Fourth, mobile activates all other media because it is location-aware, personal, transactional, and relevant.

Fifth, social media provides rich consumer insights in real-time, as focus groups are "so yesterday".

James Zhu, national director of social media and invention at Mindshare China, added that the ball is already in the court of the consumers. "The power of social media is such that consumers trust even strangers on social media more than what an advertisement states. The same principle of attraction to win friends and influence people can be used to humanise a brand," he said.

Notably, the industry must realise that the concept of a 'target audience' is old and is being replaced by a ‘relevant group’—referring to a consumer’s closest circle of friends and family, Zhu said.

What is the extent of marketing dollars shifting online with decreasing adspend on traditional media?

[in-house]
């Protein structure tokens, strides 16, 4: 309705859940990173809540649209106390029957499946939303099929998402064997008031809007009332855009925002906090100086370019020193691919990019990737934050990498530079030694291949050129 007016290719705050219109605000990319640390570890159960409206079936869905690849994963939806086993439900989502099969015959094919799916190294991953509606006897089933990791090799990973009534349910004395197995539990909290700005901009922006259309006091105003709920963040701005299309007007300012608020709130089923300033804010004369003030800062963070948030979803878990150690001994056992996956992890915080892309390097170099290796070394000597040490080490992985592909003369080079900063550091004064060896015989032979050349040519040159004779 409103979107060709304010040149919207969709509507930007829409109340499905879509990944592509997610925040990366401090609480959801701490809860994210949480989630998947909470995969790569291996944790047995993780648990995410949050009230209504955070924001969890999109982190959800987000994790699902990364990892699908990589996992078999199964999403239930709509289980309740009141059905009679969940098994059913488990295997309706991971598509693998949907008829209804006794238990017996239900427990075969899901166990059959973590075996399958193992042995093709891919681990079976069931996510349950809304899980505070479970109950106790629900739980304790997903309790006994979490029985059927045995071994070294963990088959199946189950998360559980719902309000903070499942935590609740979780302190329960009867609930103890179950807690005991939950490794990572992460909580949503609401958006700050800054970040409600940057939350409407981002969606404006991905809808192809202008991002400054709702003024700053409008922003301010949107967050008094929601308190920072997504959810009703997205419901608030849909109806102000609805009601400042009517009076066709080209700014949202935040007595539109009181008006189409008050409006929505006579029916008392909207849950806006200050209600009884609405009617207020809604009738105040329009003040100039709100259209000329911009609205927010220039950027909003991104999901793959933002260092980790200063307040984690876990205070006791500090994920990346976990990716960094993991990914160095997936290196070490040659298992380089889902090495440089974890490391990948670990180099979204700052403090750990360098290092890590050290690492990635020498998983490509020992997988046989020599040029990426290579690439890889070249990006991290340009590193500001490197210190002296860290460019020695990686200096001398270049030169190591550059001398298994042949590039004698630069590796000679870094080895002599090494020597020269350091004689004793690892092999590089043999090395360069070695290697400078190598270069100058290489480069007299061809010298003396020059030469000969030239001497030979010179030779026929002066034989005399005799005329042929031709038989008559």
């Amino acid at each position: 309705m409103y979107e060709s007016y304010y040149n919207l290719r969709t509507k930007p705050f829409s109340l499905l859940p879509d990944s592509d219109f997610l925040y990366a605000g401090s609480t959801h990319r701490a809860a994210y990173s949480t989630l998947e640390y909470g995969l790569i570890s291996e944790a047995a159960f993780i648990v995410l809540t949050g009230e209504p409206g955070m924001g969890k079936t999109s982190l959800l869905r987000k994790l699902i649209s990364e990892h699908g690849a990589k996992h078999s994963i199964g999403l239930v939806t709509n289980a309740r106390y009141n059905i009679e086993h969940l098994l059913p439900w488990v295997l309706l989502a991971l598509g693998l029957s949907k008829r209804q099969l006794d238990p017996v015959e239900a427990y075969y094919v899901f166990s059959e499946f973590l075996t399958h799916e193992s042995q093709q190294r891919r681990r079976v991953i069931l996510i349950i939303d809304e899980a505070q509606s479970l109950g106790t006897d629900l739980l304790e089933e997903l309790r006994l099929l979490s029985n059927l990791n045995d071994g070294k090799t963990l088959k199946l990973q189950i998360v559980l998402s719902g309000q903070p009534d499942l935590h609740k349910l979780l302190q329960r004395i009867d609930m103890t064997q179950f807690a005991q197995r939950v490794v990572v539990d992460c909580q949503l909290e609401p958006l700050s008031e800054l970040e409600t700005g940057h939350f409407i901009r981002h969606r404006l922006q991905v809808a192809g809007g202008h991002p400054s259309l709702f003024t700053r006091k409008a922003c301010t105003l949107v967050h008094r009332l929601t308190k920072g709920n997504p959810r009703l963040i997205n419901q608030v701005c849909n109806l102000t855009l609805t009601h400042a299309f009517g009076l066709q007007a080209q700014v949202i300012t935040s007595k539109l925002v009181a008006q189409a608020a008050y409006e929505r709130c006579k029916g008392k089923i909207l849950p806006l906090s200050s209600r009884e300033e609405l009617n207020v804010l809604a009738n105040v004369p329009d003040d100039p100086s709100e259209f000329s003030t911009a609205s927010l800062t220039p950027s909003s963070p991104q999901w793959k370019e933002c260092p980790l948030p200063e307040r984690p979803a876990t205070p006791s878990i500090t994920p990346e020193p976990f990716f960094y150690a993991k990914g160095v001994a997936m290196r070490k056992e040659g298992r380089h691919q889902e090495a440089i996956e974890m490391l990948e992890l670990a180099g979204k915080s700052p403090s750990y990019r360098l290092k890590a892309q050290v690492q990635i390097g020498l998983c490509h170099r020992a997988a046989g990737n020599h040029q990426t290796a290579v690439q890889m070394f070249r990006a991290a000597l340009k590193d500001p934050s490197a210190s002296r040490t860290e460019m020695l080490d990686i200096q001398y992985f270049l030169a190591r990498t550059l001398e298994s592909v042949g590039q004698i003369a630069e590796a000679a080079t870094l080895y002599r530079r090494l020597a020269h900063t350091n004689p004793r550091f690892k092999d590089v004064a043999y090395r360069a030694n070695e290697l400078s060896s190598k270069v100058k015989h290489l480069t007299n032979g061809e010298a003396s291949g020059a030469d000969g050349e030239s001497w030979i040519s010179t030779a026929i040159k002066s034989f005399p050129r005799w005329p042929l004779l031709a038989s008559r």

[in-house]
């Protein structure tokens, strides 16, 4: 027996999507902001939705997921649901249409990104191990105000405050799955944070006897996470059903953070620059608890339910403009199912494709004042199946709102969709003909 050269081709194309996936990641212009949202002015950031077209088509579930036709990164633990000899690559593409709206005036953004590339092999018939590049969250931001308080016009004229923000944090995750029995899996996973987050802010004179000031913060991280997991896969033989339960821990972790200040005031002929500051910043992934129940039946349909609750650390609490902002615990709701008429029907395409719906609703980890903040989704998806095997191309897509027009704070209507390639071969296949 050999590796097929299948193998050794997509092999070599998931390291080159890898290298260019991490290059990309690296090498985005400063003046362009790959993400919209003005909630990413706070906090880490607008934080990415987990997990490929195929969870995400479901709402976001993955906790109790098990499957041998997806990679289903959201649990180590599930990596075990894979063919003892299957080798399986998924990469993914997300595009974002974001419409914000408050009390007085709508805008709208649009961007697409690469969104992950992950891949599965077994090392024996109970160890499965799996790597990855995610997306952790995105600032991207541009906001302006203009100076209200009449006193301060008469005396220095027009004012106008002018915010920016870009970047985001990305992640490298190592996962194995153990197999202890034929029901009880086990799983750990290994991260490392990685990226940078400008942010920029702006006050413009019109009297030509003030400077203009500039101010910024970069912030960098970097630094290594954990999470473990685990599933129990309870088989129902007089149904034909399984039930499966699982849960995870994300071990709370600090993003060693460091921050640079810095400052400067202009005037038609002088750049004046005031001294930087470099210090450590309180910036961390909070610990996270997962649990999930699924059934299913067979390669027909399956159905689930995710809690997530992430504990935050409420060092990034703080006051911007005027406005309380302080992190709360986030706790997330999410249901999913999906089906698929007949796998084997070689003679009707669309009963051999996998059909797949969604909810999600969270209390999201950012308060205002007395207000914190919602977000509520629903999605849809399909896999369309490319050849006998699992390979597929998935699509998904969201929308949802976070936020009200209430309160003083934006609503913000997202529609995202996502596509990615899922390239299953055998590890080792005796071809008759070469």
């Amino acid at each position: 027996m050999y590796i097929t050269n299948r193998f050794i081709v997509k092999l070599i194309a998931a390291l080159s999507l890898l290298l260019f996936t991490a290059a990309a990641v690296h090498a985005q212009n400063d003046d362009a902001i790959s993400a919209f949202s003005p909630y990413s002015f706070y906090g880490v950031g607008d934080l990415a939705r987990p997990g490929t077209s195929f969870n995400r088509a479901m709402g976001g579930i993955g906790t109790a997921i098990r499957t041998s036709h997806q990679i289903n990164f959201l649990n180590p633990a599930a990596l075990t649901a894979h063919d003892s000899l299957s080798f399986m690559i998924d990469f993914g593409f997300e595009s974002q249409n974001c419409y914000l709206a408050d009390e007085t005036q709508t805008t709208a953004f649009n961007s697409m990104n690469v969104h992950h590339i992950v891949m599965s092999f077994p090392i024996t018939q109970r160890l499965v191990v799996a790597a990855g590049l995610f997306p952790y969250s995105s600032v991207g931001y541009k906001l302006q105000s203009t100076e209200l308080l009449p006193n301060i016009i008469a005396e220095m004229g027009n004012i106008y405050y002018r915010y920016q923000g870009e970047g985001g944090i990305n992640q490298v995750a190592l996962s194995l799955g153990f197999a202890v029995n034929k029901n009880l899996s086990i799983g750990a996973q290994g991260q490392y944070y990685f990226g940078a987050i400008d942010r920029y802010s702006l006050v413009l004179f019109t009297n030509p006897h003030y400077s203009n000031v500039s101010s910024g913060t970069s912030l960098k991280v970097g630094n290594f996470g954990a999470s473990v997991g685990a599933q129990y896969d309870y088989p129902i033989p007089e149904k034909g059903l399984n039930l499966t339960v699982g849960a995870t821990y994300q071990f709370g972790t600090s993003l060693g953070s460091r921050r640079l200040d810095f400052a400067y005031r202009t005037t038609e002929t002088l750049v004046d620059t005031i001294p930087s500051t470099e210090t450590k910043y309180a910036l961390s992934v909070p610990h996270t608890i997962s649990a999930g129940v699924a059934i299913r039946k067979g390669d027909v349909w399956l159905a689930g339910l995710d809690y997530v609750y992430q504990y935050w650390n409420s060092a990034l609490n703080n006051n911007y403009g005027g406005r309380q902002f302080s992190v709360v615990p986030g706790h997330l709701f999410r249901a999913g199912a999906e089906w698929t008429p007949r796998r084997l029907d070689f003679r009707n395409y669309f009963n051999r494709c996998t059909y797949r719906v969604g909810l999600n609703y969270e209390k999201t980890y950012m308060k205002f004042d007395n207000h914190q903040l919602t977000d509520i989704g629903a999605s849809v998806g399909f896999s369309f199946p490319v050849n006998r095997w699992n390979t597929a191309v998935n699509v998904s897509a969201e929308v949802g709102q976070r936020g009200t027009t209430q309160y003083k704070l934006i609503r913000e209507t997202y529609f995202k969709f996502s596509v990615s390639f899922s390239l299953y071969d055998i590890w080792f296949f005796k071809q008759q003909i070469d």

Meg Chen, executive vice president of Aegis Media China's digital investment management unit, said that on the surface, recent SARFT rules have shifted adspend to online video, but the reality is that consumer viewership habits are changing anyway, with young consumers watching more online video than television in China on platforms such as PPTV, LeTV, PPS, iQiyi, Sohu Video, Youku and Tudou.

These platforms are now fighting for advertising dollars, with ad fees ranging from 3000 to 20000 RMB for each webisode for popular dramas. Chen is also seeing an increase of 10 per cent to 30 per cent of digital budgets to online VOD, thanks to its long-tail effect. The same commercial, when broadcast on online video, achieves better brand recall rates than on television.